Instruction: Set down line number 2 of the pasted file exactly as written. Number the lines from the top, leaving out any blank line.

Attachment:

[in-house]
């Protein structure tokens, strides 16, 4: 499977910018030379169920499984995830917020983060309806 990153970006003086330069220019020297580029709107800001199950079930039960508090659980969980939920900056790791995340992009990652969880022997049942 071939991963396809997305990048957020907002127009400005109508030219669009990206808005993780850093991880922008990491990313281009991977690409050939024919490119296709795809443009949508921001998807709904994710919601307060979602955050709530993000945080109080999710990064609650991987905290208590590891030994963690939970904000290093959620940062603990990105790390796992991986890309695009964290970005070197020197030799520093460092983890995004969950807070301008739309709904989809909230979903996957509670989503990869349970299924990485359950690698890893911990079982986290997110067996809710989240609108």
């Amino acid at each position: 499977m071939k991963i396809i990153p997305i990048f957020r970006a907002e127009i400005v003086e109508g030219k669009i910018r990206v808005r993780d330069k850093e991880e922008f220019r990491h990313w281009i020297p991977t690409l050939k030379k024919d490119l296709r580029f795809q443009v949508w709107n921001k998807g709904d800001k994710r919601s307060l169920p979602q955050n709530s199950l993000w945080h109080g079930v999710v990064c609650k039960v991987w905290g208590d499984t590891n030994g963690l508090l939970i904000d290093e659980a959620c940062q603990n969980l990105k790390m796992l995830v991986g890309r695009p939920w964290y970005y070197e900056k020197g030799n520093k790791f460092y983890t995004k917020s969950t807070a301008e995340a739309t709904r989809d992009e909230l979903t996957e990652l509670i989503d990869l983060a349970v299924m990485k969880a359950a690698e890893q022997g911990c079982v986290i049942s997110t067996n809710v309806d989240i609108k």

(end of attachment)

């Protein structure tokens, strides 16, 4: 499977910018030379169920499984995830917020983060309806 990153970006003086330069220019020297580029709107800001199950079930039960508090659980969980939920900056790791995340992009990652969880022997049942 071939991963396809997305990048957020907002127009400005109508030219669009990206808005993780850093991880922008990491990313281009991977690409050939024919490119296709795809443009949508921001998807709904994710919601307060979602955050709530993000945080109080999710990064609650991987905290208590590891030994963690939970904000290093959620940062603990990105790390796992991986890309695009964290970005070197020197030799520093460092983890995004969950807070301008739309709904989809909230979903996957509670989503990869349970299924990485359950690698890893911990079982986290997110067996809710989240609108």